Factors to Consider for a Self-Employed Borrower

Any individual who has a 25% or greater ownership interest in a business is considered to be self-employed.

The following factors must be analyzed before approving a mortgage for a self-employed borrower:

  • the stability of the borrower’s income,

  • the location and nature of the borrower’s business,

  • the demand for the product or service offered by the business,

  • the financial strength of the business,

  • the ability of the business to continue generating sufficient income to enable the borrower to make the payments on the requested mortgage, and

  • the marketability of the property that is security for the mortgage as a private residence (rather than as the location of a business), since the property could be the source of repayment for the mortgage should the borrower’s business fail.

Length of Self-Employment

Fannie Mae generally requires lenders to obtain a two-year history of the borrower’s prior earnings as a means of demonstrating the likelihood that the income will continue to be received.

However, a person who has a shorter history of self-employment — 12 to 24 months — may be considered, as long as the borrower’s most recent signed federal income tax returns reflect the receipt of such income as the same (or greater) level in a field that provides the same products or services as the current business or in an occupation in which he or she had similar responsibilities to those undertaken in connection with the current business. In such cases, the lender must give careful consideration to the nature of the borrower’s level of experience, and the amount of debt the business has.

Verification of Income

The lender may verify a self-employed borrower’s employment and income by obtaining from the borrower copies of his or her signed federal income tax returns (both individual returns and business returns) that were filed with the IRS for the past two years (with all applicable schedules attached).

Alternatively, the lender may use IRS-issued transcripts of the borrower’s individual and business federal income tax returns that were filed with the IRS for the most recent two years—as long as the information provided is complete and legible and the transcripts include the information from all of the applicable schedules. (See B3-3.1-06, Requirements and Uses of IRS Form 4506-T.)

The lender may waive the requirement for business tax returns if:

  • The borrower is paying the down payment and closing costs with his or her own funds,

  • The borrower has been self-employed in the same business for at least five years, and

  • The borrower’s individual tax returns show an increase in self-employment income over the past two years.

Analysis of Borrower’s Personal Income

The lender must prepare a written evaluation of its analysis of a self-employed borrower’s personal income, including the business income or loss, reported on the borrower’s personal income tax returns. The purpose of this written analysis is to determine the amount of stable and continuous income that will be available to the borrower.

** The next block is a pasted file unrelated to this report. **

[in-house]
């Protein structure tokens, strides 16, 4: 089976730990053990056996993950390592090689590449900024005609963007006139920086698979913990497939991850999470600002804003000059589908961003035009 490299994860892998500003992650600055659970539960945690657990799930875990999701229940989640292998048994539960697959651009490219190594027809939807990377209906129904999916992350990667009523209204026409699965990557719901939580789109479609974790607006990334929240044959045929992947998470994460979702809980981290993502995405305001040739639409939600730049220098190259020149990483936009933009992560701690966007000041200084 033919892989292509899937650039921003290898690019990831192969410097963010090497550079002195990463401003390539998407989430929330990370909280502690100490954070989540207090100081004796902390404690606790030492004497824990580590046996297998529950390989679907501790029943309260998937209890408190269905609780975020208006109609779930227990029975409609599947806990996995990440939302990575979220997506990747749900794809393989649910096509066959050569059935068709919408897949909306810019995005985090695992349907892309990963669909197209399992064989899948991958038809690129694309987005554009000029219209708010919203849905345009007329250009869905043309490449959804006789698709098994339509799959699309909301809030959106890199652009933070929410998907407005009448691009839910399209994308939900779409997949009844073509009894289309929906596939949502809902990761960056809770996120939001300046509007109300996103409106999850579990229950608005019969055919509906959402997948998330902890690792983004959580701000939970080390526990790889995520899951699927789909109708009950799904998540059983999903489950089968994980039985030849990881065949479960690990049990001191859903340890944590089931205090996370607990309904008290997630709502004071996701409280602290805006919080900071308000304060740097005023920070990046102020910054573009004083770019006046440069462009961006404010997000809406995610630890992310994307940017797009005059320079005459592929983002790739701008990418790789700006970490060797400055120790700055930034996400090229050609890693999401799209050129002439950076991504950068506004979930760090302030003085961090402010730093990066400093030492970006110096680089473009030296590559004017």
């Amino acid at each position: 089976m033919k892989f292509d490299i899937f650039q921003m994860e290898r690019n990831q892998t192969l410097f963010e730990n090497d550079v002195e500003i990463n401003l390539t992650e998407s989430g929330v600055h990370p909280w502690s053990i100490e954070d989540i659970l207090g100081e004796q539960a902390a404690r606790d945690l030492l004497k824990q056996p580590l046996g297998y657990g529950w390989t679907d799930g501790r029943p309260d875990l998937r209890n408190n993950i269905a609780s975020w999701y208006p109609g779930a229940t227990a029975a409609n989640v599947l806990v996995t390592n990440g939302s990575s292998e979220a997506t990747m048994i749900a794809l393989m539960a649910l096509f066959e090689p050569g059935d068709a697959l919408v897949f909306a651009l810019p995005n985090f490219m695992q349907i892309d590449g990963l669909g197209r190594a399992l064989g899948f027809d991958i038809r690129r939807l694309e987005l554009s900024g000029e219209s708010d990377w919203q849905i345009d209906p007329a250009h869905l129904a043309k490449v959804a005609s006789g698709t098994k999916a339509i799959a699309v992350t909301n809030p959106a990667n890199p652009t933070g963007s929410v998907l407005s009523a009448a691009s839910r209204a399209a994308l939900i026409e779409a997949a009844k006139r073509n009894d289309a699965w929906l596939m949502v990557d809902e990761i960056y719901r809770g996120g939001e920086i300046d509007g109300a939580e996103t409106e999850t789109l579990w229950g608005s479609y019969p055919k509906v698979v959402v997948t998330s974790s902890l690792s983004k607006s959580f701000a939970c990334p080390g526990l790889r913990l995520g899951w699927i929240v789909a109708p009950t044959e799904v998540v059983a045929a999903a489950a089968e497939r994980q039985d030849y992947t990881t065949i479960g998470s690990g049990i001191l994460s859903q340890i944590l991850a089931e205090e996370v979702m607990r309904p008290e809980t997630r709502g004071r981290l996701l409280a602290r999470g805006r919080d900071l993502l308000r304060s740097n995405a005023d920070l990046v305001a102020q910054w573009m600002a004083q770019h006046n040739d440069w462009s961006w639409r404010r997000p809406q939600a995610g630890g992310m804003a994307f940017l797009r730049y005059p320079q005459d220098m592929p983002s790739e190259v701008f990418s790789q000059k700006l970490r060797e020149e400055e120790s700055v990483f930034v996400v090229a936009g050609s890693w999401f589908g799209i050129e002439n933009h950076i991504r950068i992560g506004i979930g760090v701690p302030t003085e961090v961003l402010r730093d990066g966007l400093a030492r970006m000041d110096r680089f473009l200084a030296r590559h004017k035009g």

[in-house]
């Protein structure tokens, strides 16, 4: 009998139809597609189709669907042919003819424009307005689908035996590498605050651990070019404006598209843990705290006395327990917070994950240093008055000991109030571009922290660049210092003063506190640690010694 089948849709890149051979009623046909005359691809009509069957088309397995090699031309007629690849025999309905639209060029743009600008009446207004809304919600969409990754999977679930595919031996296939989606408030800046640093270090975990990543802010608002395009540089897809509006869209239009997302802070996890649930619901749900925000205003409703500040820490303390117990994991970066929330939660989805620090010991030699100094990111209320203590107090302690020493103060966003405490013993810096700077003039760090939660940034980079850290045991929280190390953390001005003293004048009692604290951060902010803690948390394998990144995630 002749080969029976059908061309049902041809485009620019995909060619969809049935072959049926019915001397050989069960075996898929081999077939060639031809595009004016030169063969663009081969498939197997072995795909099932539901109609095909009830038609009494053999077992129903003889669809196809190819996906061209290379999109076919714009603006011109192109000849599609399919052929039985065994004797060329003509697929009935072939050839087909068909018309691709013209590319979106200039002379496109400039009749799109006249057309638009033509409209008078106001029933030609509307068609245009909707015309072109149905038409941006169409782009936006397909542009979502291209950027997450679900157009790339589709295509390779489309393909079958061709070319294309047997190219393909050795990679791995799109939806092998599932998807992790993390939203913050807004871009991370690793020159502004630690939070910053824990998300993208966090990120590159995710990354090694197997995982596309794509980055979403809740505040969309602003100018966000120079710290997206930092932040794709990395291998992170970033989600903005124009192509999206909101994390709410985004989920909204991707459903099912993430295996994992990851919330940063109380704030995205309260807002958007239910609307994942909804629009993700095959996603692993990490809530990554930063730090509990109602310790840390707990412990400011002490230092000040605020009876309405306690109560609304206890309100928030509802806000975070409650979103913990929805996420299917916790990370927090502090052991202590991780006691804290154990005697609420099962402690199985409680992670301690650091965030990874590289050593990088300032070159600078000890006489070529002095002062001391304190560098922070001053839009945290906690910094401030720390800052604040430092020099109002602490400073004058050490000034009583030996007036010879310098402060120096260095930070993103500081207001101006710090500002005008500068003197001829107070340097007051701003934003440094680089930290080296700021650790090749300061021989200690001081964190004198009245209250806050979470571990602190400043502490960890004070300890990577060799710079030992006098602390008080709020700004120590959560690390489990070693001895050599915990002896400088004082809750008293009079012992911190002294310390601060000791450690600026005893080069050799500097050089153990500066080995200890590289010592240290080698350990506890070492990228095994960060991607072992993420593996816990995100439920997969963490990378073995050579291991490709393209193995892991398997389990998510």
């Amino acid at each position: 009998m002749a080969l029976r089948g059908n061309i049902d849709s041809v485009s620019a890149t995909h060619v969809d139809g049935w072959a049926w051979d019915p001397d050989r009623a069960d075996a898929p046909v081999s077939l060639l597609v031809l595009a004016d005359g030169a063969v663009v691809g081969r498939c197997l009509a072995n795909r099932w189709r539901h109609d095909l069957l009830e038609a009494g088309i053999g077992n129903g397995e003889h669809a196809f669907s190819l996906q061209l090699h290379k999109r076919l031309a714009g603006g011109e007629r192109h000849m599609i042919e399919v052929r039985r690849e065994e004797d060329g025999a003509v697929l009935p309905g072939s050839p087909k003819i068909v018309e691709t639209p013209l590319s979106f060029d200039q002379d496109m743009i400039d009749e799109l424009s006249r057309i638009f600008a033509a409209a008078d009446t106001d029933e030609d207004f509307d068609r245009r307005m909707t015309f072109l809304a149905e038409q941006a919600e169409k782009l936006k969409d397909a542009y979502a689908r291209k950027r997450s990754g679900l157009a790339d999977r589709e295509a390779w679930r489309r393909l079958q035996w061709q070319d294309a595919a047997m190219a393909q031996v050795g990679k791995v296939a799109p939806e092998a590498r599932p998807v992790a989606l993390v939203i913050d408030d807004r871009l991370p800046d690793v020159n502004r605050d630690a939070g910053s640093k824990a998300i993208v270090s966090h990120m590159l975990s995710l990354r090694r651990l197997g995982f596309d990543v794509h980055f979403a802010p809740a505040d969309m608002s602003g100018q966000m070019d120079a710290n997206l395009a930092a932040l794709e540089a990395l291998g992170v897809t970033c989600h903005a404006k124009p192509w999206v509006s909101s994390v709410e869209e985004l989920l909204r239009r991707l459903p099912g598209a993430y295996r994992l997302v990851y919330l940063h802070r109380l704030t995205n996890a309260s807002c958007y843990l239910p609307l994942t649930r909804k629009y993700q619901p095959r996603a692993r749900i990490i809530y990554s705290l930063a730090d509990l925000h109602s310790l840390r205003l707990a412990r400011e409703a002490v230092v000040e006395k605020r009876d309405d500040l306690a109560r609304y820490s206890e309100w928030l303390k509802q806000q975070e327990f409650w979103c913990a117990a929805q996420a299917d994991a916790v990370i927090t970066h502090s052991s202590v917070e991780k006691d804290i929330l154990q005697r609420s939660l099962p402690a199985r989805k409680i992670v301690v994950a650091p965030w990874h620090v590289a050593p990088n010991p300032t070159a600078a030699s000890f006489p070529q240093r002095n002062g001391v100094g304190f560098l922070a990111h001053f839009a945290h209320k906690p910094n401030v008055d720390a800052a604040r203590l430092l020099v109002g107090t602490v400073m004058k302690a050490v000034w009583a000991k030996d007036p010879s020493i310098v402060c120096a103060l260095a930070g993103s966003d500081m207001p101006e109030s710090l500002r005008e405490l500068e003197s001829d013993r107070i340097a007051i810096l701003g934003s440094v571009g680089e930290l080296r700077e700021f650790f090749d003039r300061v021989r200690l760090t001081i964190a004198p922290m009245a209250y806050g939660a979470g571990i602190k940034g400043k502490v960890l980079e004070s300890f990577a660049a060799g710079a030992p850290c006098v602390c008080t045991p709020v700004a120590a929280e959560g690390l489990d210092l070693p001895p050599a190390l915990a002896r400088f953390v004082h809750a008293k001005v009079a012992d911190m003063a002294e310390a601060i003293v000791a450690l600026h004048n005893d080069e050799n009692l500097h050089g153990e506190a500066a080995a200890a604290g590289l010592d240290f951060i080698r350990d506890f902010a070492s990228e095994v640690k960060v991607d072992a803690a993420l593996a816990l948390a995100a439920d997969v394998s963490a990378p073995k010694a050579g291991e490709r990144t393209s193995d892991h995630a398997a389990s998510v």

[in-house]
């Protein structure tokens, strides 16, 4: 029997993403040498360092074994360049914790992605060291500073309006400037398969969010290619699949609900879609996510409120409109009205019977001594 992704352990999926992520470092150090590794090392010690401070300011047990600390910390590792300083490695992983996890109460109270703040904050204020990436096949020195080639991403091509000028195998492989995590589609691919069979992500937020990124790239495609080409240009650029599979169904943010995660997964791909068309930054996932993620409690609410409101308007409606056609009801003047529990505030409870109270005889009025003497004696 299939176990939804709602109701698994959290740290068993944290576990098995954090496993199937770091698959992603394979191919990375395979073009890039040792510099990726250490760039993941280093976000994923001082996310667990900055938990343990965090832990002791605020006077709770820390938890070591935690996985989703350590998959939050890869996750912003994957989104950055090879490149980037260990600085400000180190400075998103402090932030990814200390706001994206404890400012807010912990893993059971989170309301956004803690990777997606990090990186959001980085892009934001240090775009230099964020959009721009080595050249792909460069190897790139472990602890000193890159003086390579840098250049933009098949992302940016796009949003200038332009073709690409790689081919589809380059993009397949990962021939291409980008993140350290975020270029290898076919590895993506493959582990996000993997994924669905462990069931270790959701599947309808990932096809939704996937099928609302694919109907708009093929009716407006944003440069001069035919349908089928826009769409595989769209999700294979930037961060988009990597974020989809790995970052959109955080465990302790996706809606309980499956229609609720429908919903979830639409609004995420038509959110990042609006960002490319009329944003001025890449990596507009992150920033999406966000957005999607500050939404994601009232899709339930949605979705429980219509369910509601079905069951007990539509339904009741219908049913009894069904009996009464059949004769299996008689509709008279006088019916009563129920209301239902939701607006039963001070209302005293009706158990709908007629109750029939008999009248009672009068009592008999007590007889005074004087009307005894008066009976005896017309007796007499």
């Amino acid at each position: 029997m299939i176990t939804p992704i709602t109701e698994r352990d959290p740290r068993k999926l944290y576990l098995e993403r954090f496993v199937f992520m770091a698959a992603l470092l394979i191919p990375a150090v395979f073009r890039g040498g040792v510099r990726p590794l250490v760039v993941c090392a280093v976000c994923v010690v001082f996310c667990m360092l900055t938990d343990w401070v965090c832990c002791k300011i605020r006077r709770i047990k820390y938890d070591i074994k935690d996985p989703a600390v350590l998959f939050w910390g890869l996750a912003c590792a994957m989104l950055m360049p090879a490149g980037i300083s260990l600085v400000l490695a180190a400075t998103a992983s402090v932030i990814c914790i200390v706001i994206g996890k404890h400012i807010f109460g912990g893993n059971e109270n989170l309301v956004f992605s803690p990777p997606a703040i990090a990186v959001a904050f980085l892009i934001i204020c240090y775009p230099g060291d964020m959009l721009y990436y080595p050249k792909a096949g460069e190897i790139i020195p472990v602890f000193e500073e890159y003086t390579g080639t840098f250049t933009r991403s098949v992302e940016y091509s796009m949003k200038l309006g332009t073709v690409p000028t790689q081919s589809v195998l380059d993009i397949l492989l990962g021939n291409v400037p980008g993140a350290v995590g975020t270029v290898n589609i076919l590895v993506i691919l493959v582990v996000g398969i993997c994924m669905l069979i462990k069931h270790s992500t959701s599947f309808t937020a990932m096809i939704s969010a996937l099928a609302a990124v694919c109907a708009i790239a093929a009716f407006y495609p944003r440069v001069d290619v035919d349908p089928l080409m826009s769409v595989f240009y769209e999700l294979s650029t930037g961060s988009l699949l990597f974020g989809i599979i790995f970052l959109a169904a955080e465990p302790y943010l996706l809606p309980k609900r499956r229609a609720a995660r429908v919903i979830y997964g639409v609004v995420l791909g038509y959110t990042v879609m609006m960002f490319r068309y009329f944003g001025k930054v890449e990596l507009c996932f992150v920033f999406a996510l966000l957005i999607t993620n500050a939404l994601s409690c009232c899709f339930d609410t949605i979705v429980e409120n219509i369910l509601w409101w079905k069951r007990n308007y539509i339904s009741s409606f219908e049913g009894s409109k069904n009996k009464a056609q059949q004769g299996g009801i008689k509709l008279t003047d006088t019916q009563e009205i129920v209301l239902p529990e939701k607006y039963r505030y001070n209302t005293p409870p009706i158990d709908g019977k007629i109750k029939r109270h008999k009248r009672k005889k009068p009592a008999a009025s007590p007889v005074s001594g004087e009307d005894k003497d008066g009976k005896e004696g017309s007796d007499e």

The lender may use Fannie Mae’s Cash Flow Analysis (Form 1084) or any other type of cash flow analysis that applies the same principles as Fannie Mae’s form.

A copy of the written analysis must be included as part of any loan application package that the lender submits to Fannie Mae for a mortgage that is selected for a post-purchase quality control review.

Analysis of Borrower’s Business Income

The lender must prepare a written evaluation of its analysis of the borrower’s business income. The lender must evaluate the borrower’s business through its knowledge of other businesses in the same industry to estimate the potential for long-term earnings.

The purpose of this analysis is to:

  • measure year-to-year trends for gross income, expenses, and taxable income for the business,

  • determine (on a yearly or interim basis) the percentage of gross income attributed to expenses and taxable income, and

  • determine a trend for the business based on the change in these percentages over time.

The lender may use Fannie Mae’s Comparative Income Analysis (Form 1088) or any other method of trend analysis that enables it to determine a business’s viability, as long as the method used presents fairly the viability of the business and results in a degree of accuracy and a conclusion that is comparable to that which would be reached by use of Form 1088.

A copy of the written analysis and conclusions must be retained in the individual mortgage file.

Income Verification for Self-Employed Co-Borrowers

When a salaried (or commissioned) borrower and a self-employed co-borrower jointly apply for a mortgage and the self-employed co-borrower’s income will not be used for qualifying purposes, the self-employed co-borrower’s last two years of complete individual and business tax returns or other financial information related to the business are not required. Instead, the self-employed co-borrower may provide a copy of the first page of his or her latest individual federal income tax return, which will enable the lender to determine whether there was a meaningful business loss. When that is the case, the lender may decide that it needs to request additional information about the self-employed co-borrower’s business income in order to reach a final underwriting decision.